5★ books | book review

Review: The Upside of Unrequited by Becky Albertalli


Book: The Upside of Unrequited
Author: Becky Albertalli
Pages: 368 (Paperback)
Publisher: Penguin
Published: 11th April, 2017
ISBN: 9780141356112


Seventeen-year-old Molly Peskin-Suso knows all about unrequited love-she’s lived through it twenty-six times. She crushes hard and crushes often, but always in secret. Because no matter how many times her twin sister, Cassie, tells her to woman up, Molly can’t stomach the idea of rejection. So she’s careful. Fat girls always have to be careful.
Then a cute new girl enters Cassie’s orbit, and for the first time ever, Molly’s cynical twin is a lovesick mess. Meanwhile, Molly’s totally not dying of loneliness-except for the part where she is.
Luckily, Cassie’s new girlfriend comes with a cute hipster-boy sidekick. Will is funny, flirtatious, and just might be perfect crush material. Maybe more than crush material. And if Molly can win him over, she’ll get her first kiss and she’ll get her twin back.
There’s only one problem: Molly’s coworker, Reid. He’s an awkward Tolkien superfan, and there’s absolutely no way Molly could fall for him. Right?

Source: Goodreads

My Opinion:

“Girlfriends? Tolkien superfan? Sign me the hell up for this!” That was basically me reading the blurb. And wow, I was not disappointed.
The story was fun and very realistic. The reader follows protagonist Molly in her search for a boyfriend, while everyone around her seems to be in a happy relationship and she starts feeling a bit left out. So many things are addressed in this book: being gay, gay marriage, being fat, anxiety. But everything is just so positive and described with strong, meaningful and wonderful words.

Now, Molly herself is wonderful. Daughter to a Jewish lesbian/bi couple, she grows up in Maryland with a lesbian twin sister (Cassie) and a baby brother. She doesn’t feel good in her body because she is fat, but during the story she comes to accept and even like it. She is shy, full of life and doesn’t know how to talk to boys. And she is absolutely great! She is probably one of the most realistic characters I’ve ever read about. But then, all of the characters are. Molly is the counterpart to Cassie, who is very outgoing and knows her way around flirting. The two of them aren’t very much alike but they are best friends, even though we see how things might look for them in the future while the story evolves. Their relationship is written so wonderfully and believably, they could be the two girls living next door.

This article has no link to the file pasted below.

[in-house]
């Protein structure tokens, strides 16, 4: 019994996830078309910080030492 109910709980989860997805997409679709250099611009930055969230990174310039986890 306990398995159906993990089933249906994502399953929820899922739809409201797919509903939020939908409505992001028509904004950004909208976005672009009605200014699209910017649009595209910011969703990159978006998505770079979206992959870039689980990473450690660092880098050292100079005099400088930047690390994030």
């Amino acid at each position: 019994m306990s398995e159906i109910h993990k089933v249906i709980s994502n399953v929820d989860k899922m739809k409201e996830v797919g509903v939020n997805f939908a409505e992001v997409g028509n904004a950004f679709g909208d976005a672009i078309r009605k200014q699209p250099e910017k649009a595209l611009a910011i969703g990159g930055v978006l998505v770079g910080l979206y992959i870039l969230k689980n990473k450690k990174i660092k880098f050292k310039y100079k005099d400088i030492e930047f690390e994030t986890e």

Then there are the parents: a lesbian and a bisexual. And damn, they are amazing. Not only are they great at parenting, but also at life in general. They are so helpful towards their children and have an awesome relationship.
And the love interests. There isn’t really much about talk about Mina, except that she’s pretty cool and American Korean. She becomes Cassie’s girlfriend.
Molly is part of a love triangle. Well, I can’t really call it that to be honest. But I don’t know what else to call her relationshipf with the hipster boy Will and her co-worker Reid. I wasn’t a fan of Will, if I’m to be honest. He just annoyed me at some parts but I love how the outcome of his and Molly’s relationship with each other is. I was always rooting for Reid. I mean, Tolkien superfan. Hello, there is no reason not to like him. He has these little quirks; he likes food shopping and white sneakers and is just an overall nice human being, also from a Jewish family.

Not only did I love the characters and the story, I also really liked the writing style which was fitting the setting and atmosphere of the book. Young and fresh and with a lot of fun, painting realistic people in colourful words. It was such a joy to read this book. It’s definitely one of my favourite reads in 2017!



Leave a Reply

Your email address will not be published. Required fields are marked *

* Checkbox GDPR is required


I agree